Before closing a deal to buy a business, there are several different people you may want to hire to help you out. This list could include a business lawyer to look over the contract, an accountant to review all of the financials, a business appraiser to peg the current value of the business, and even a building inspector to ensure the storefront itself is up to code and in good condition. Granted there may be some overlap in some of these jobs but you’ll want to make sure you’re well covered. Remember: buying a business is a big investment. Because of this, it may be worth spending a bit more in order to protect yourself.

The Advantages of Buying an Existing Business

Now that you have a better idea of how the business buying process works, it’s time to talk about why this could be a good move for you to make. Keep in mind that a lot of these points are subjective and can also differ from business to business. Still, on the whole, here are some of the perks that come with buying an existing business.

Already established

Perhaps the biggest advantage to buying an existing business is that much of the legwork it takes to get a business up and running has already been accomplished. Moreover, in most cases, you’ll likely be buying a business based on the success they’ve seen, meaning they’ve already been able to prove their market concept, build a brand, and attract customers. This isn’t to say that there won’t be challenges in trying to keep that positive trajectory going, but you will hopefully have a head start.

In addition to having customers practically built into the purchase price, you’ll likely also have the benefit of acquiring a knowledgeable staff. Not only does this save you the headache of hiring but also gives you a team you can rely on to help you learn the ropes of your new business. All of these can be important factors — especially when you’re new to the whole “owning a business” thing.

Save time

Although closing a deal to buy a business can take time, the good news is that, once everything is settled, you can jump into running your new business right away. This reality stands in stark contrast to the experience of starting a new business, where owners may spend months prepping for their big opening day. Some business sellers may even refer to their operations as “turn-key,” meaning it’s ready for you to simply come in and get going. Again, this doesn’t mean you won’t have any changes to make or challenges to face but it does often allow you to cut through a lof the B.S. that comes with building a business.


Unless you’re sitting on a big pile of money, chances are you’ll need some sort of financing in order to buy your business. While that’s no different from starting a business, banks and other lenders may view purchasing an existing business more favorably than they would starting a new one. As a result you may have an easier time obtaining financing, which can be a major factor in your business options.

The Drawbacks of Buying an Existing Business

Just as there are upsides to buying into an existing business, there are a few drawbacks that need to be discussed as well. Once again, these can also vary depending on your situation and some can be avoided by doing proper research ahead of time. That said here are some potential reasons why buying a business might not be right for you.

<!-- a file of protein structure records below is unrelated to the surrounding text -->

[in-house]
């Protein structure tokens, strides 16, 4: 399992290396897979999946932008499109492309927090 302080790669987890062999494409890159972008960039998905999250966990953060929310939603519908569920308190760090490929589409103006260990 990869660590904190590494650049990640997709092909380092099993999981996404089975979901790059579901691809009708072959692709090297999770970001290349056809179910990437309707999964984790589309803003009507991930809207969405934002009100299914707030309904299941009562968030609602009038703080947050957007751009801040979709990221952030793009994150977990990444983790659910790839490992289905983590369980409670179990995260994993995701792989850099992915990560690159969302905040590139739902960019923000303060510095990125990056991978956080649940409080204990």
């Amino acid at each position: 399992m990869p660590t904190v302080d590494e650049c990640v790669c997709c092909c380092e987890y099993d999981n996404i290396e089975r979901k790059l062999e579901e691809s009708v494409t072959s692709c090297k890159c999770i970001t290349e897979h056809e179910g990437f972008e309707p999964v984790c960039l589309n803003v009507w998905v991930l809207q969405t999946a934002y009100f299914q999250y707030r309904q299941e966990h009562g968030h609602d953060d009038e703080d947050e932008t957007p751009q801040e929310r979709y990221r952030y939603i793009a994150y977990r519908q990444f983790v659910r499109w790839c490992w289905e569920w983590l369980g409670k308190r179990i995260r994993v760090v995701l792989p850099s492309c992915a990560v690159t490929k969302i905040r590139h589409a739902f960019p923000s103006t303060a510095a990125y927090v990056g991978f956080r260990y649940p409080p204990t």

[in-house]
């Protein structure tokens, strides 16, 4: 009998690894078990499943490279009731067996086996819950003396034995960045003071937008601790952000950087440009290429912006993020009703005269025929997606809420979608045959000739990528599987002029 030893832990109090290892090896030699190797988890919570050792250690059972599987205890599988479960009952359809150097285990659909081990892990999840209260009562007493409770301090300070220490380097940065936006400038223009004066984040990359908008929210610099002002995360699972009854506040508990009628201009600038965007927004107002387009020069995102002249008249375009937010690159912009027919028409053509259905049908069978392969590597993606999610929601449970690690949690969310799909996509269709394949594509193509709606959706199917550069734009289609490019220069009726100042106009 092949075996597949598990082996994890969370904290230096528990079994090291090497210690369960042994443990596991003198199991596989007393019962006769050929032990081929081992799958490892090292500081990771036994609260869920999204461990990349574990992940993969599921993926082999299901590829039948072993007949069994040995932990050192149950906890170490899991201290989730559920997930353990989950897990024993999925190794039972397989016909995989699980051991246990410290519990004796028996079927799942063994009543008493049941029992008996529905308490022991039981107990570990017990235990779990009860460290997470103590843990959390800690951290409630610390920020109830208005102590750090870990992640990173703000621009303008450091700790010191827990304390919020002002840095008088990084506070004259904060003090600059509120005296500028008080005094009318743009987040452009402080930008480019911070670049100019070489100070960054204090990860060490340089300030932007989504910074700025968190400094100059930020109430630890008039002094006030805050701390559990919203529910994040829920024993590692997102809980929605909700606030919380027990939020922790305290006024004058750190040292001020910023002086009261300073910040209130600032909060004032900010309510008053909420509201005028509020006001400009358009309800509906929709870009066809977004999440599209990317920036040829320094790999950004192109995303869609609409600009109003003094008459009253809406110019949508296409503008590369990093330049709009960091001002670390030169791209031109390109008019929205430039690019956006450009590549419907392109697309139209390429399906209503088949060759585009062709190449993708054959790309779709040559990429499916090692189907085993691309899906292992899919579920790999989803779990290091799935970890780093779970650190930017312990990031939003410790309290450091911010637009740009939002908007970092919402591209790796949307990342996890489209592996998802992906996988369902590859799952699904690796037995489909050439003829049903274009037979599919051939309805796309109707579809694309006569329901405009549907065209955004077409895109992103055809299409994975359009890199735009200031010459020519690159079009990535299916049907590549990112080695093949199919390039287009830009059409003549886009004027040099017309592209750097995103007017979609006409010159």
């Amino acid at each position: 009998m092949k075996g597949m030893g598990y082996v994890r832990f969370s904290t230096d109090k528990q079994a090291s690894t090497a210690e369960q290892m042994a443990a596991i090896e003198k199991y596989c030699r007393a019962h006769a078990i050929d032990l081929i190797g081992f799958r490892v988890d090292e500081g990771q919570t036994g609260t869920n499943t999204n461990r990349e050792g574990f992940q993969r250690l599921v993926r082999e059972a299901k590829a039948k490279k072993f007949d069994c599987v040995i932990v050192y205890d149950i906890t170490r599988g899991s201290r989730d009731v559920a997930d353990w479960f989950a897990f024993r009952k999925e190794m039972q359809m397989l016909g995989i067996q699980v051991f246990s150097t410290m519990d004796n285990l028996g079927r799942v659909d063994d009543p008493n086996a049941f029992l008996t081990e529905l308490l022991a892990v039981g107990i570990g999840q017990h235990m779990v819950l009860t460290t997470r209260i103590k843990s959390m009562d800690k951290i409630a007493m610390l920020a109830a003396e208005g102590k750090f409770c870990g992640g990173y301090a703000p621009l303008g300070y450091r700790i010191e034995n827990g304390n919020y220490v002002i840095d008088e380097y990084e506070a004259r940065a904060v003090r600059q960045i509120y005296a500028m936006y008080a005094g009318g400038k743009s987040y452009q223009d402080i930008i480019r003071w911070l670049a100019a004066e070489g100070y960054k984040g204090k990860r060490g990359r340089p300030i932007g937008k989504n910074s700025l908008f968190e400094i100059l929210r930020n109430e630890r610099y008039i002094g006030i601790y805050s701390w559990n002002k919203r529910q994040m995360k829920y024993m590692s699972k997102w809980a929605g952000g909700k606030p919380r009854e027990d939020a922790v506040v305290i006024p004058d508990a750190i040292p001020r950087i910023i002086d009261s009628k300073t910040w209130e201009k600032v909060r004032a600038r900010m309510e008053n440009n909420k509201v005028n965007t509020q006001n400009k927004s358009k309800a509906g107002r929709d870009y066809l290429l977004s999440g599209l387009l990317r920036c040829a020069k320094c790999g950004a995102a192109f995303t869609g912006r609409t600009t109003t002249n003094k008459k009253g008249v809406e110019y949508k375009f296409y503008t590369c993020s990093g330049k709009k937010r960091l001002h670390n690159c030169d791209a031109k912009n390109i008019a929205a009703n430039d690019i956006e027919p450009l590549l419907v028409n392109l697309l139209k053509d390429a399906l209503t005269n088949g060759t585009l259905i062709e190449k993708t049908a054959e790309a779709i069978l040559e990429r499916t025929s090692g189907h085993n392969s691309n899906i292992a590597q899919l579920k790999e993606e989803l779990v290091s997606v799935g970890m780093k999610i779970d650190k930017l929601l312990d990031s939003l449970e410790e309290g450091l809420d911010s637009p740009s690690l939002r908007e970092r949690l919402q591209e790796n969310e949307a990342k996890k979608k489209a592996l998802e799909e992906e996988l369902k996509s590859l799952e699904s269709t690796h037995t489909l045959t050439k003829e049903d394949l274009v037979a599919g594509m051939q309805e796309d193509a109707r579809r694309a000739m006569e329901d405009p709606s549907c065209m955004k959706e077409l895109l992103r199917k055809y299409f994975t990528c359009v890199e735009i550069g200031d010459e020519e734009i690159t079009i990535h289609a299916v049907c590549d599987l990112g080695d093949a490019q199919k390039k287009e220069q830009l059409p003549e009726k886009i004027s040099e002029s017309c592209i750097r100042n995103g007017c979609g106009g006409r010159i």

Skeletons in the closet

Sure being an established brand can be a good thing but it can also mean there’s some baggage associated with your business. For one you may not realize that the business you’re pursuing has started to gather a negative reputation. This could be the result of an owner/manager with less than ideal customer service skills, subpar review and/or health department scores, or other controversies. Personally I always think of such issues when I see “under new management” signs on store awnings and can’t help but wonder what kind of reputation the previous regime must have had.

Especially in a culture dominated by social media, it may be hard to separate the sins of previous ownership from the name on the door. This is to say that some past issues may still present themselves when you least expect it and could even sink your ship, as it were. Therefore you may want to dig a little deeper when doing your due diligence and see what PR problems may be lurking under the surface.

The cost of purchase

Since existing business have already established a brand (for better or worse), you’ll likely have to pay a premium on that advantage as part of your purchase price. As a result you may end up investing far more upfront than you would if you were starting from scratch. At the same time hopefully the brand recognition and pre-established operations that come with buying an existing business make the added expenses well worth it.

Lack of customization

Those with a true entrepreneurial spirit and vision may find the idea of buying an existing business limiting. Although there may be opportunities to put your own stamp on your newly-acquired business, it may be too far along in the process to make any major changes with much success. Because of this, if you really want to have control over every aspect of your business, it may be best to start one instead of buying.

Not all of the customization limitations are creative, however. In some cases the choices the previous owner made could affect your finances. For example your purchase could mean being locked into a lease that you believe is overpriced. Similarly you may have existing contracts with vendors that weren’t properly negotiated. These issues may be correctable in time but they’re definitely something to watch out for before you buy so you can be prepared.

Considering Franchises

Up until this point, we’ve looked at differences between buying a business that’s already established and starting your own from nothing. However there’s actually another option somewhere in the middle that deserves discussion as well: buying a franchise. Without further ado, let’s dive into the concept of franchising and what the pros and cons of this model can be.